On a man-made island in East Amsterdam, this isn't your traditional campsite. The so-called Urban Campsite Amsterdam is an open-air exhibition that features 14 publicly accessible installations that can be booked for an evening under the stars. From trampoline roofs and hemispherical windows, each unique shelter is created by a wide array of designers, architects, and artists. Pictured at top is an installation from social design project collective Treehouse Fest or Boomhuttenfest entitled Solid Family. This bone-shaped icosahedron, created by graphic designer Tobias Berg and furniture designer Sander Borsje, is made from recycled materials and is deceptive with its seemingly unaccommodating shape. Surprisingly, it houses 2 queen-sized beds and can lodge up to four people at a time. From a four-person geo-structure to a two-person trampoline. Designer Vince Vijsma' coined Trampotent for his trampoline/tent hybrid that allows for an entertaining fun house and an eclectic gathering space. Exploring the "flux of garbage and its recycling and utilization in architecture and design," Refunc created IBC Shrinkwrap, housing a queen sized bed for two protected by, of course, shrinkwrap. Refunc believes that "creative reuse" is a better alternative to recycling and that there is potential in discarded materials to transform into something extraordinary. The concept behind the exhibit is to allow the public to interact with contemporary art and showcase its ability to transform a barren stretch of underused land into a common ground for tourists and locals. Urban Campsite also eliminates the barrier between a work of art and its audience through the participatory aspect of the campsite, thereby transcending the viewer-art piece relationship. So park the camper for the summer and crash in a spaceship for the night. The installations are available to book through August 31st.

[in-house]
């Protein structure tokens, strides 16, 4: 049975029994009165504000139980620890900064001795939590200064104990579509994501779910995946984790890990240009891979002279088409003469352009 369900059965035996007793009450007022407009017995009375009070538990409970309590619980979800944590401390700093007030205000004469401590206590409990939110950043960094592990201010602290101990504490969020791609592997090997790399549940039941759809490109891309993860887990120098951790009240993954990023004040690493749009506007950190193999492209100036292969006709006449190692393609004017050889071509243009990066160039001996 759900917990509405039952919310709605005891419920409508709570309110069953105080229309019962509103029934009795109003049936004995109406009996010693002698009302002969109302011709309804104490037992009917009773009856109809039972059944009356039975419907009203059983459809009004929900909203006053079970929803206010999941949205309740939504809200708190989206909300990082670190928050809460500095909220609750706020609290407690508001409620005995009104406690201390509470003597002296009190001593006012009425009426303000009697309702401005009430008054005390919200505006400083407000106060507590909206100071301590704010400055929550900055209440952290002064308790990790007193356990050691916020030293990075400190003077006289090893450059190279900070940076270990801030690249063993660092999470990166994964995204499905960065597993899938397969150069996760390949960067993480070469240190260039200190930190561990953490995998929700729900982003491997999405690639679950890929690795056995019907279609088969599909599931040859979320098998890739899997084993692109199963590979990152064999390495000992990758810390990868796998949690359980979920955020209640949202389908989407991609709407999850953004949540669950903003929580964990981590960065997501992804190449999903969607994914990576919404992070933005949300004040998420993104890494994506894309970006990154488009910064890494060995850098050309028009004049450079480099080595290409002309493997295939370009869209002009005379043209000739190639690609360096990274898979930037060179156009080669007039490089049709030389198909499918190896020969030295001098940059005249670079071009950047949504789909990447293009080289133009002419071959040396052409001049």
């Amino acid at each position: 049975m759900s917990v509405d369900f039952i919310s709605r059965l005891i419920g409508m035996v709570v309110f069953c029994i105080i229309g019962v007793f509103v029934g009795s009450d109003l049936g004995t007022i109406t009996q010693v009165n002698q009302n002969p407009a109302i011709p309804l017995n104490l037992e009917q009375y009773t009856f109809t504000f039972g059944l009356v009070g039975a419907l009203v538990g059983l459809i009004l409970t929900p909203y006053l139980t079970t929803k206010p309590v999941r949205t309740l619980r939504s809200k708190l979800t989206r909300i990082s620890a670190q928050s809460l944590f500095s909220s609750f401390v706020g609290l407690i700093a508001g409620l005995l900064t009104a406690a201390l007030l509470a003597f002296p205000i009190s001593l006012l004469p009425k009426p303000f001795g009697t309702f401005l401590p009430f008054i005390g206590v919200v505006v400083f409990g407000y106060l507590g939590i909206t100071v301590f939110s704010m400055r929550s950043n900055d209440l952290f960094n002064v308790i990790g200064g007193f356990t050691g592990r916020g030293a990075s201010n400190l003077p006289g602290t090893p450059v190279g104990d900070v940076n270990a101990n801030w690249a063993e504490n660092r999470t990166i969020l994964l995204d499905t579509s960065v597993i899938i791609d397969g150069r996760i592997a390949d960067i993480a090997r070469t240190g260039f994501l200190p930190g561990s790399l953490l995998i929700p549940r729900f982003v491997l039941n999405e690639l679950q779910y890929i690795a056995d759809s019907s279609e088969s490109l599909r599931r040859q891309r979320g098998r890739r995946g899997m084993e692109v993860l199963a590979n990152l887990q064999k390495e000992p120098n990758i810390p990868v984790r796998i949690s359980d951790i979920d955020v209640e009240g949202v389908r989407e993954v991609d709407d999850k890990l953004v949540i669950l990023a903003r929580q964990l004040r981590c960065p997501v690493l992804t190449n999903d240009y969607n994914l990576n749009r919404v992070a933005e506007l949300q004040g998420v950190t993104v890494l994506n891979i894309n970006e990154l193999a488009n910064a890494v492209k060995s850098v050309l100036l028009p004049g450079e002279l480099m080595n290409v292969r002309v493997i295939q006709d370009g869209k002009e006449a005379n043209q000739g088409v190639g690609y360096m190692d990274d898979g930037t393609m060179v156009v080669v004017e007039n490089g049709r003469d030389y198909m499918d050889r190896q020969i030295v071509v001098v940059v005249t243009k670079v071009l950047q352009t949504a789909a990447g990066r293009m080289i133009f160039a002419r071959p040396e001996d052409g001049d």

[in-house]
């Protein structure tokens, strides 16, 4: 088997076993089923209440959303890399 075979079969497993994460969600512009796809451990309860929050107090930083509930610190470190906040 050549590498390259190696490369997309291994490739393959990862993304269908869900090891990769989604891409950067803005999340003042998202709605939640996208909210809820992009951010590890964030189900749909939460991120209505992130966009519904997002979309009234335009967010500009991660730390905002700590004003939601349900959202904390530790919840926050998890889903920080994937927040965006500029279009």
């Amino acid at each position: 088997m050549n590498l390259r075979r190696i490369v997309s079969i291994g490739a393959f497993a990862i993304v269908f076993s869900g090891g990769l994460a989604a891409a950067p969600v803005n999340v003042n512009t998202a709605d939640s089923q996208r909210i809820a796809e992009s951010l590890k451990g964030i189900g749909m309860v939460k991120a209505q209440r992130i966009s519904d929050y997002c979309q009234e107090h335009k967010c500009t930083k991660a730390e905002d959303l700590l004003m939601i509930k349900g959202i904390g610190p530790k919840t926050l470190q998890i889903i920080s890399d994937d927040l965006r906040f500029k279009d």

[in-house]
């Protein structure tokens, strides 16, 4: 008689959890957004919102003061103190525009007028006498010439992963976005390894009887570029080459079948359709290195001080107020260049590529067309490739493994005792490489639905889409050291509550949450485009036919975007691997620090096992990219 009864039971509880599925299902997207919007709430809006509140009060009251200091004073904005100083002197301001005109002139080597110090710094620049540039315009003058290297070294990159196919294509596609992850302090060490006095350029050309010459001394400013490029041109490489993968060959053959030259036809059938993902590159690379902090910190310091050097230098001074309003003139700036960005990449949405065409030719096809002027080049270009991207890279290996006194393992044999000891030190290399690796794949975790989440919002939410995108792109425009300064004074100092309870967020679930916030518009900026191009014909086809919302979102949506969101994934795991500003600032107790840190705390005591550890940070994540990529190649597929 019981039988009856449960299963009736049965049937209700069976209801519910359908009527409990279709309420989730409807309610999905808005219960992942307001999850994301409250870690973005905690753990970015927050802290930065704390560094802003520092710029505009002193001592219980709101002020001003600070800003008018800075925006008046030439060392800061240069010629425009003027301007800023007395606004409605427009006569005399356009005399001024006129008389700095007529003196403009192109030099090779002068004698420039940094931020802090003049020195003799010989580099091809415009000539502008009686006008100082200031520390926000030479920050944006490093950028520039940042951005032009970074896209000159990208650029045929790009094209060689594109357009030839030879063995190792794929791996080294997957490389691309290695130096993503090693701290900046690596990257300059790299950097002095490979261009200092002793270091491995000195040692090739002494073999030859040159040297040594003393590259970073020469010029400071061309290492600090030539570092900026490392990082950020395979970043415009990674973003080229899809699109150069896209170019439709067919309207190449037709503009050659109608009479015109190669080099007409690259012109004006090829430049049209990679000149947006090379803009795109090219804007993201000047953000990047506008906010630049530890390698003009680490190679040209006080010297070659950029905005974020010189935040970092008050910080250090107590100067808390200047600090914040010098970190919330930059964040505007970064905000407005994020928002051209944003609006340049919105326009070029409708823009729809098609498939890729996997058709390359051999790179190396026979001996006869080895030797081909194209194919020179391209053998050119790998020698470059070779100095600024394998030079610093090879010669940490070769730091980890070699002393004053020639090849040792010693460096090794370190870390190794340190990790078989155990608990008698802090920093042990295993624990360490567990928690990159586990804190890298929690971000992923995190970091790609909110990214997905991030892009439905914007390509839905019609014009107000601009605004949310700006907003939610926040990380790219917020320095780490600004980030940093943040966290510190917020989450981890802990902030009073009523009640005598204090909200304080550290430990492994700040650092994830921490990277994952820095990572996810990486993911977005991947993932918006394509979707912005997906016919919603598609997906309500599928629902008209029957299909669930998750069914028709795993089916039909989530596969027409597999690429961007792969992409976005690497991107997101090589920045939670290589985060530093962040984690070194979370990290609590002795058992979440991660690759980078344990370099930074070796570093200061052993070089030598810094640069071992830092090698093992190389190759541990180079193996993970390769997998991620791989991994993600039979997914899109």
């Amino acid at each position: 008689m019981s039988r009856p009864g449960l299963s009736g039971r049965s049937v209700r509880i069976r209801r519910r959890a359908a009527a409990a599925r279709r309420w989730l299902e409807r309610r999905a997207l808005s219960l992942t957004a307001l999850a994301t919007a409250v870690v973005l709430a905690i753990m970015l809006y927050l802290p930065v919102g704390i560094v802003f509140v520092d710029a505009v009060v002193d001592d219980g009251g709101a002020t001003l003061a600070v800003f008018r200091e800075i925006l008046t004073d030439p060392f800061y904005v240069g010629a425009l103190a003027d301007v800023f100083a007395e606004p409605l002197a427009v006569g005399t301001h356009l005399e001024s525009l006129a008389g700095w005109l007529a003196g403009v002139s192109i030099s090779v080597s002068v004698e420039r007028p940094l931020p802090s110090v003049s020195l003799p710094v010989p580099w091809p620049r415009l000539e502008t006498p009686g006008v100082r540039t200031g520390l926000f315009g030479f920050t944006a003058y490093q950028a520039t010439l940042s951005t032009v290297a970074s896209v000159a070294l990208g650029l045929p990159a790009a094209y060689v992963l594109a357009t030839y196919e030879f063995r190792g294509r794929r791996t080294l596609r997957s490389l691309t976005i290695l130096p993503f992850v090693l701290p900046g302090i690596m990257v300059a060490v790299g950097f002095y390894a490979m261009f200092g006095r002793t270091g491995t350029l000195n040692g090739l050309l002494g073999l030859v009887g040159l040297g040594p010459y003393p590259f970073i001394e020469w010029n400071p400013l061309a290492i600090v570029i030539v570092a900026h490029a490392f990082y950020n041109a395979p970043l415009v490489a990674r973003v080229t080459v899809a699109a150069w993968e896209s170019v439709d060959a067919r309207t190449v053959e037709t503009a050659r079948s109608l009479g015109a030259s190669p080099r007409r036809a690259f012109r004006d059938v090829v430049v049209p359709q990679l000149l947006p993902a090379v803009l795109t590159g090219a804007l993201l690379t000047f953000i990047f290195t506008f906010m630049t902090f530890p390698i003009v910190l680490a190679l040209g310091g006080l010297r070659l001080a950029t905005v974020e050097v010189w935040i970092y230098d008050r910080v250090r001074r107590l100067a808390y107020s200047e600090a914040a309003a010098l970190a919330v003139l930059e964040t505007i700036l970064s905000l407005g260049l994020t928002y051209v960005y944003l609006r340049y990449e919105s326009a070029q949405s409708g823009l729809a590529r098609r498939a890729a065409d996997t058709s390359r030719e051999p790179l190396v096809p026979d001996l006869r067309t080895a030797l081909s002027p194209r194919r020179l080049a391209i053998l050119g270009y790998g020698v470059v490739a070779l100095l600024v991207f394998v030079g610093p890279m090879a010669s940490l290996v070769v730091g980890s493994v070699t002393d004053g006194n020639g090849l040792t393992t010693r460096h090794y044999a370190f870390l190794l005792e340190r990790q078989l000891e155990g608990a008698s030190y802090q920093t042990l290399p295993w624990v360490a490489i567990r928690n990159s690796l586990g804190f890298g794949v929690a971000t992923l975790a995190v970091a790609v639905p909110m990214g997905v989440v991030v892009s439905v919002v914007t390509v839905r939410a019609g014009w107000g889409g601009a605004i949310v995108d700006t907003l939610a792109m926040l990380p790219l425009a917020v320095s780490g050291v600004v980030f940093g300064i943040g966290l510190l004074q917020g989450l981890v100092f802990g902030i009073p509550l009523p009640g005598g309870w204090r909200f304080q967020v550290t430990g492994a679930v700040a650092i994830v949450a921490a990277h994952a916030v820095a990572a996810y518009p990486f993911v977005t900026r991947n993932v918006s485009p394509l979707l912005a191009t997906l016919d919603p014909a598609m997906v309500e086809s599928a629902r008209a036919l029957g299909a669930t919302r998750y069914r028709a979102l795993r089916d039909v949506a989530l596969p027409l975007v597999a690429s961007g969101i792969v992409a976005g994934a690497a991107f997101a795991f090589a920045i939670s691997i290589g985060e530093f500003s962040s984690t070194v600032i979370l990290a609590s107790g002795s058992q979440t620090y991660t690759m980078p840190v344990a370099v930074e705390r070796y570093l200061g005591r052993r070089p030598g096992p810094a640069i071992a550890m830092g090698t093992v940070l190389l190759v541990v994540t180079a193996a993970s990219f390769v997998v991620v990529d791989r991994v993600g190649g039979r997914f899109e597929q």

Streets occupy nearly a quarter of New York City's land, however there are limited outdoor spaces to socialize, sit, and enjoy city life outside of parks. As part of an effort to improve the quality of public space for all New Yorkers, the NYC Department of Transportation (NYCDOT) has been developing new public open space by converting underutilized street spaces into pedestrian plazas. With dozens of plazas already open and functioning across the city, the NYCDOT has been looking to polish the new spaces, installing permanent designs, improved benches, and now, specially designed signs to showcase public art. Ten art display cases were on view from May through late August 2013 at Brooklyn’s Willoughby Plaza—one of the city’s first asphalt strips once dedicated to cars and subsequently transformed into a pedestrian space. The signs were part of NYCDOT's Urban Art Program and were part of its inaugural show titled There is no US Without U. The sail-like panels were designed by the NYC-based architectural and urban design firm Architecture Research Office (ARO) and were fabricated by Rhode Island–based custom composite construction leader Goetz Composites. Each panel is composed of three integrated elements: a sail-like field material involving an anti-graffiti coating, beveled panel edges clad in stainless steel, and stainless steel panel bases connecting the panels to the ground. The idea takes inspiration partially from recreational equipment and incorporates materials typically associated with boats. DOT sought a prominent boat builder to collaborate with the design team to create the construction details and assemble the prototype, which was exhibited last year at Bogardus Plaza and Water and Whitehall Plaza. Through an art therapy program at the VA New York Harbor Healthcare System, veterans created the featured artwork shown on the new display kiosks. The exhibit will now be moved other public spaces around New York City. All images by James Ewing / Courtesy NYCDOT.